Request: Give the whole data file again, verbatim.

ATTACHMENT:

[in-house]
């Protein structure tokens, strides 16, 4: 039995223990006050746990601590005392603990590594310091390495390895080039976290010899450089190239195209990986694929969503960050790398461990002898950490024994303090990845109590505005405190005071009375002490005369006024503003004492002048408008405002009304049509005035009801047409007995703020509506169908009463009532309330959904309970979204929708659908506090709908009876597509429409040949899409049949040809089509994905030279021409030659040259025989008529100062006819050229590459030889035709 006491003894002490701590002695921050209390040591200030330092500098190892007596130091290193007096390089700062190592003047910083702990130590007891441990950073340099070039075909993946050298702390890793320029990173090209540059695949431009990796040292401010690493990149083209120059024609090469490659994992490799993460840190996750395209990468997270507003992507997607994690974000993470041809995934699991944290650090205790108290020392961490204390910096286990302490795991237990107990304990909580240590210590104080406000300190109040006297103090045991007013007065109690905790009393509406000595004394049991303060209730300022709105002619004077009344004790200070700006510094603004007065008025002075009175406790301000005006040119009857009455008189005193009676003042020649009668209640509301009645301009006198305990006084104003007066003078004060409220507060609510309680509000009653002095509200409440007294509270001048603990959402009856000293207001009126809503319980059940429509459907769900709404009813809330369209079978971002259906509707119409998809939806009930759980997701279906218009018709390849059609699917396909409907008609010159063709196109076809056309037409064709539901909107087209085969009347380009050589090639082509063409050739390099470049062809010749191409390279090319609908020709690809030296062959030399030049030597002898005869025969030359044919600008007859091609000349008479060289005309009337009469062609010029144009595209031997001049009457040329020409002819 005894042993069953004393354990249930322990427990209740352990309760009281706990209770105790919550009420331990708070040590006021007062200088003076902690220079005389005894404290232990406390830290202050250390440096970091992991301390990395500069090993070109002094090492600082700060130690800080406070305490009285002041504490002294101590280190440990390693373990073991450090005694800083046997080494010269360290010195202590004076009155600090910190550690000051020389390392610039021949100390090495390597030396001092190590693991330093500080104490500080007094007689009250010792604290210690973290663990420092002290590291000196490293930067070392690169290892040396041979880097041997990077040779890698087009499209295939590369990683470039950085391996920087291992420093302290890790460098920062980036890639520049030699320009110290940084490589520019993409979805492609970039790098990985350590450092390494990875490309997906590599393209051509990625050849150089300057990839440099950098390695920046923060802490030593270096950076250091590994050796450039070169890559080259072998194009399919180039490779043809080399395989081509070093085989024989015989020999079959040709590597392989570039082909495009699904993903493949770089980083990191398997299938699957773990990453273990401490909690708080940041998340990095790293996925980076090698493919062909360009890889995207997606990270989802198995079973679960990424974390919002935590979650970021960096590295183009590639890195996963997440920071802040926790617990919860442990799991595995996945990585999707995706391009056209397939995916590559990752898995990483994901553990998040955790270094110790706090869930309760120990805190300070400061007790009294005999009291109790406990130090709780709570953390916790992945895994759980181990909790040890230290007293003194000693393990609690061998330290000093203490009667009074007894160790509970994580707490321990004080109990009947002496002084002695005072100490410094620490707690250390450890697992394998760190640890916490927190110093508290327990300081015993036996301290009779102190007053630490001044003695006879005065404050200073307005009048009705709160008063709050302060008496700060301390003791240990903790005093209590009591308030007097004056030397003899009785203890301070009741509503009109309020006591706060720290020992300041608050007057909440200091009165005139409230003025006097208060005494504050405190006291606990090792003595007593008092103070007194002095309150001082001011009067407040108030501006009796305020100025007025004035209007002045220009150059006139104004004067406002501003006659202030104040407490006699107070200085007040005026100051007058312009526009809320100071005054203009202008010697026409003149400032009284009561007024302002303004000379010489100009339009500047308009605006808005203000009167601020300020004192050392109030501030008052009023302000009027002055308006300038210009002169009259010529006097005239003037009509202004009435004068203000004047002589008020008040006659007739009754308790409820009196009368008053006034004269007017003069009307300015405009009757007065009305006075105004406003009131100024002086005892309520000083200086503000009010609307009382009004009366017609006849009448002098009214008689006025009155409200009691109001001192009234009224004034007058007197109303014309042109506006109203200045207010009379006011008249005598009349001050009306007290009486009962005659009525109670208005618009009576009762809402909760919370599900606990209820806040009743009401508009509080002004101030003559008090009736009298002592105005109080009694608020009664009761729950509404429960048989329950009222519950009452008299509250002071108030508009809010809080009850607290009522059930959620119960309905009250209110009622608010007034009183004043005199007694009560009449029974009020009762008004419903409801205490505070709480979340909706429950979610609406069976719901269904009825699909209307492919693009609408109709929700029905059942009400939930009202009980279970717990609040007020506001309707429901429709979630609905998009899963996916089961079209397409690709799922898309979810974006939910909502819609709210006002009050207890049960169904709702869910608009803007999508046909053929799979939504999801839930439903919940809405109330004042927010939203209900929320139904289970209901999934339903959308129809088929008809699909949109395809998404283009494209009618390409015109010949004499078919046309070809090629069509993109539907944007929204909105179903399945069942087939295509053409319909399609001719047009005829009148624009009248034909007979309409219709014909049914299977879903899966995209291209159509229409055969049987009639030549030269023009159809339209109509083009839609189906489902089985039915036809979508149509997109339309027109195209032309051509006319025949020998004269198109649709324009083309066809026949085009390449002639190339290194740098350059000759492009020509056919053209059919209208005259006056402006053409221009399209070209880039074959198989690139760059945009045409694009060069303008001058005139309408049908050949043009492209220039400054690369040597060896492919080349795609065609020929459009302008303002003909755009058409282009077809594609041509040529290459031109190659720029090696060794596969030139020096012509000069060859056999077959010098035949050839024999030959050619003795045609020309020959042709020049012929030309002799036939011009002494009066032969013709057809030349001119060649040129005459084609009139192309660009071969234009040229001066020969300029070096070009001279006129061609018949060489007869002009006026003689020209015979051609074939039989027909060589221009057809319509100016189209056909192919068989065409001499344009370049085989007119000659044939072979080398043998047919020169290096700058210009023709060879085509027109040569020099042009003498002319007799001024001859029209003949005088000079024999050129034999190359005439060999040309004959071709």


[in-house]
């Protein structure tokens, strides 16, 4: 039995223990006050746990601590005392603990590594310091390495390895080039976290010899450089190239195209990986694929969503960050790398461990002898950490024994303090990845109590505005405190005071009375002490005369006024503003004492002048408008405002009304049509005035009801047409007995703020509506169908009463009532309330959904309970979204929708659908506090709908009876597509429409040949899409049949040809089509994905030279021409030659040259025989008529100062006819050229590459030889035709 006491003894002490701590002695921050209390040591200030330092500098190892007596130091290193007096390089700062190592003047910083702990130590007891441990950073340099070039075909993946050298702390890793320029990173090209540059695949431009990796040292401010690493990149083209120059024609090469490659994992490799993460840190996750395209990468997270507003992507997607994690974000993470041809995934699991944290650090205790108290020392961490204390910096286990302490795991237990107990304990909580240590210590104080406000300190109040006297103090045991007013007065109690905790009393509406000595004394049991303060209730300022709105002619004077009344004790200070700006510094603004007065008025002075009175406790301000005006040119009857009455008189005193009676003042020649009668209640509301009645301009006198305990006084104003007066003078004060409220507060609510309680509000009653002095509200409440007294509270001048603990959402009856000293207001009126809503319980059940429509459907769900709404009813809330369209079978971002259906509707119409998809939806009930759980997701279906218009018709390849059609699917396909409907008609010159063709196109076809056309037409064709539901909107087209085969009347380009050589090639082509063409050739390099470049062809010749191409390279090319609908020709690809030296062959030399030049030597002898005869025969030359044919600008007859091609000349008479060289005309009337009469062609010029144009595209031997001049009457040329020409002819 005894042993069953004393354990249930322990427990209740352990309760009281706990209770105790919550009420331990708070040590006021007062200088003076902690220079005389005894404290232990406390830290202050250390440096970091992991301390990395500069090993070109002094090492600082700060130690800080406070305490009285002041504490002294101590280190440990390693373990073991450090005694800083046997080494010269360290010195202590004076009155600090910190550690000051020389390392610039021949100390090495390597030396001092190590693991330093500080104490500080007094007689009250010792604290210690973290663990420092002290590291000196490293930067070392690169290892040396041979880097041997990077040779890698087009499209295939590369990683470039950085391996920087291992420093302290890790460098920062980036890639520049030699320009110290940084490589520019993409979805492609970039790098990985350590450092390494990875490309997906590599393209051509990625050849150089300057990839440099950098390695920046923060802490030593270096950076250091590994050796450039070169890559080259072998194009399919180039490779043809080399395989081509070093085989024989015989020999079959040709590597392989570039082909495009699904993903493949770089980083990191398997299938699957773990990453273990401490909690708080940041998340990095790293996925980076090698493919062909360009890889995207997606990270989802198995079973679960990424974390919002935590979650970021960096590295183009590639890195996963997440920071802040926790617990919860442990799991595995996945990585999707995706391009056209397939995916590559990752898995990483994901553990998040955790270094110790706090869930309760120990805190300070400061007790009294005999009291109790406990130090709780709570953390916790992945895994759980181990909790040890230290007293003194000693393990609690061998330290000093203490009667009074007894160790509970994580707490321990004080109990009947002496002084002695005072100490410094620490707690250390450890697992394998760190640890916490927190110093508290327990300081015993036996301290009779102190007053630490001044003695006879005065404050200073307005009048009705709160008063709050302060008496700060301390003791240990903790005093209590009591308030007097004056030397003899009785203890301070009741509503009109309020006591706060720290020992300041608050007057909440200091009165005139409230003025006097208060005494504050405190006291606990090792003595007593008092103070007194002095309150001082001011009067407040108030501006009796305020100025007025004035209007002045220009150059006139104004004067406002501003006659202030104040407490006699107070200085007040005026100051007058312009526009809320100071005054203009202008010697026409003149400032009284009561007024302002303004000379010489100009339009500047308009605006808005203000009167601020300020004192050392109030501030008052009023302000009027002055308006300038210009002169009259010529006097005239003037009509202004009435004068203000004047002589008020008040006659007739009754308790409820009196009368008053006034004269007017003069009307300015405009009757007065009305006075105004406003009131100024002086005892309520000083200086503000009010609307009382009004009366017609006849009448002098009214008689006025009155409200009691109001001192009234009224004034007058007197109303014309042109506006109203200045207010009379006011008249005598009349001050009306007290009486009962005659009525109670208005618009009576009762809402909760919370599900606990209820806040009743009401508009509080002004101030003559008090009736009298002592105005109080009694608020009664009761729950509404429960048989329950009222519950009452008299509250002071108030508009809010809080009850607290009522059930959620119960309905009250209110009622608010007034009183004043005199007694009560009449029974009020009762008004419903409801205490505070709480979340909706429950979610609406069976719901269904009825699909209307492919693009609408109709929700029905059942009400939930009202009980279970717990609040007020506001309707429901429709979630609905998009899963996916089961079209397409690709799922898309979810974006939910909502819609709210006002009050207890049960169904709702869910608009803007999508046909053929799979939504999801839930439903919940809405109330004042927010939203209900929320139904289970209901999934339903959308129809088929008809699909949109395809998404283009494209009618390409015109010949004499078919046309070809090629069509993109539907944007929204909105179903399945069942087939295509053409319909399609001719047009005829009148624009009248034909007979309409219709014909049914299977879903899966995209291209159509229409055969049987009639030549030269023009159809339209109509083009839609189906489902089985039915036809979508149509997109339309027109195209032309051509006319025949020998004269198109649709324009083309066809026949085009390449002639190339290194740098350059000759492009020509056919053209059919209208005259006056402006053409221009399209070209880039074959198989690139760059945009045409694009060069303008001058005139309408049908050949043009492209220039400054690369040597060896492919080349795609065609020929459009302008303002003909755009058409282009077809594609041509040529290459031109190659720029090696060794596969030139020096012509000069060859056999077959010098035949050839024999030959050619003795045609020309020959042709020049012929030309002799036939011009002494009066032969013709057809030349001119060649040129005459084609009139192309660009071969234009040229001066020969300029070096070009001279006129061609018949060489007869002009006026003689020209015979051609074939039989027909060589221009057809319509100016189209056909192919068989065409001499344009370049085989007119000659044939072979080398043998047919020169290096700058210009023709060879085509027109040569020099042009003498002319007799001024001859029209003949005088000079024999050129034999190359005439060999040309004959071709």